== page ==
This week, for example, VinaLand, a public real estate fund listed on London’s AIM, raised $407 million (€313 million) to invest in Vietnam’s emerging property market, more than double its original target.
The company will use its newfound riches to build a diversified portfolio of prime real estate assets spread throughout Vietnam’s most populated areas. For starters, the firm is reportedly buying the 249-room Omni Saigon Hotel, a four-star property.
The private markets have responded to the burgeoning Vietnamese property sector, as well. One financial services firm, Indochina Capital, closed its first property-focused vehicle on $45 million in April 2005. Then, in late 2006, it closed a second fund with more than $265 million in commitments. Indochina is also looking across property types and focusing on three geographic regions: Ho Chi Minh City, Hanoi and the Central Coast area.
Dragon Capital, an investment firm with stakes in hotels, serviced apartments and golf courses in Vietnam, is reportedly planning to ramp up its real estate activity this year, while Singapore developer Keppel Land is also boosting its presence in the country. The publicly traded company recently entered into a joint venture to build 1,600 apartments in Ho Chi Minh City.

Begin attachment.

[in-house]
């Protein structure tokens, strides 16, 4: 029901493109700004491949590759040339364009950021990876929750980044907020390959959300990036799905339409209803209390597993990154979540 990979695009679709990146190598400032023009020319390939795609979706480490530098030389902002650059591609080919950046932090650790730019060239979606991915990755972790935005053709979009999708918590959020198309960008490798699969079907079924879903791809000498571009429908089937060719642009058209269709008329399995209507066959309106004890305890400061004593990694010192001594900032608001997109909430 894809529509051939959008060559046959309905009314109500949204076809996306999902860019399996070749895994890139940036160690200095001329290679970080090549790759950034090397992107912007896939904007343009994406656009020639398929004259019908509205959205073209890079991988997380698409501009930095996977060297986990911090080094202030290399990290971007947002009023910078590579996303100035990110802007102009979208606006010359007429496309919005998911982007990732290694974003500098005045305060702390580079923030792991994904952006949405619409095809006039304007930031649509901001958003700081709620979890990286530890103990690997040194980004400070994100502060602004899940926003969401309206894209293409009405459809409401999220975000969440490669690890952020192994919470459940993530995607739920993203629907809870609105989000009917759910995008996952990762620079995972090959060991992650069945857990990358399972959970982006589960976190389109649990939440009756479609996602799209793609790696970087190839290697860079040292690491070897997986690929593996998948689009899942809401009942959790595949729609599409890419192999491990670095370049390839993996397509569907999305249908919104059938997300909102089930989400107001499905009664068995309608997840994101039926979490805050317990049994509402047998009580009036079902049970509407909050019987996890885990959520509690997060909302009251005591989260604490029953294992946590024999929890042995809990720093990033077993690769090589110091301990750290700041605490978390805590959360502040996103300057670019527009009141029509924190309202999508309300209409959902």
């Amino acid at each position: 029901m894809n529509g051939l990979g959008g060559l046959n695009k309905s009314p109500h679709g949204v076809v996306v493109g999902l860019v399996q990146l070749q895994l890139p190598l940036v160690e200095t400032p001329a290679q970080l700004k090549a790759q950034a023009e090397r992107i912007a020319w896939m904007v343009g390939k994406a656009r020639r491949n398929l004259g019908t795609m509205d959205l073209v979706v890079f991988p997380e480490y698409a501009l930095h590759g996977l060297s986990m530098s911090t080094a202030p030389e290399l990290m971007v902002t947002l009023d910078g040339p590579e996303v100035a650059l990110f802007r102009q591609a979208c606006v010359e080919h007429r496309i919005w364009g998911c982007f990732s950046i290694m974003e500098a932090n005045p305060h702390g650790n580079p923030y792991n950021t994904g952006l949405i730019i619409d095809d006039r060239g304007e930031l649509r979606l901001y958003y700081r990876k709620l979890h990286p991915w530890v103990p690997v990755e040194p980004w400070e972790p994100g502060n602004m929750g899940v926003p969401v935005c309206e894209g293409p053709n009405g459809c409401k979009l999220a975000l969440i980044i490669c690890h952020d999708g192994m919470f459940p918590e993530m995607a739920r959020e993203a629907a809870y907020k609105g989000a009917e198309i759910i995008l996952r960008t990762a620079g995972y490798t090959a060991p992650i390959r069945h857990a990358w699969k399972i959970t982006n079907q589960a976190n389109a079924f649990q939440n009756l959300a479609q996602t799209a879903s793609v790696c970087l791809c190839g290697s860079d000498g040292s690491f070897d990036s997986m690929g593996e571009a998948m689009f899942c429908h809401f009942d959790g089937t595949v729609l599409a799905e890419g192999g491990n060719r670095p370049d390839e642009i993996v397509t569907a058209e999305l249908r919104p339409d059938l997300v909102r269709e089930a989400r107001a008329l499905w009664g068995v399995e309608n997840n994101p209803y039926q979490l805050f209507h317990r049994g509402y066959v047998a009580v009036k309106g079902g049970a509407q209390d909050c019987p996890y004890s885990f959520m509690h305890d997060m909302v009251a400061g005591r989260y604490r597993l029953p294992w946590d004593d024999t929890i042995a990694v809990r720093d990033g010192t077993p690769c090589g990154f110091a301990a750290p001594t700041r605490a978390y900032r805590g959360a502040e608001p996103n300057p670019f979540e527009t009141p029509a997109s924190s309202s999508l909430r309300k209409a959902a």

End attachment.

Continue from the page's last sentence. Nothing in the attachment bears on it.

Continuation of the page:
With interest in the country’s real estate steadily growing, it is obvious that both the public and private markets are developing a taste for more exotic property. It’s not hard to see why.
Vietnam has a population of more than 85 million and its economy has proved both robust and resilient—during the Asian financial crisis, GDP growth still averaged 6.8 percent. Last year, the economy grew by 7.8 percent and it saw an estimated $5.2 billion worth of foreign capital invested. The country has also been much more successful than India or China, the two Asian countries receiving the bulk of foreign capital, in cutting poverty. This is translating into good news for private equity and real estate investors.
But not everything is smooth sailing. Vietnam remains a communist country sans Chinese-style market reforms. While the country’s economic fundamentals are encouraging, there are still very real risks, including concerns about corruption and an overvalued stock market. Reports surfaced this week predicting that Vietnam’s stock market could decline by 30 percent after a significant run-up in prices.
As more and more capital looks to emerging markets like Vietnam, the real question is not what opportunities are available, but how a country’s economy will cope with the influx in foreign investment. Never before, one could argue, has so much money poured into so many untested emerging markets.
When those markets finally are tested, will investors stick around or will they take their money out just as quickly as they put it in?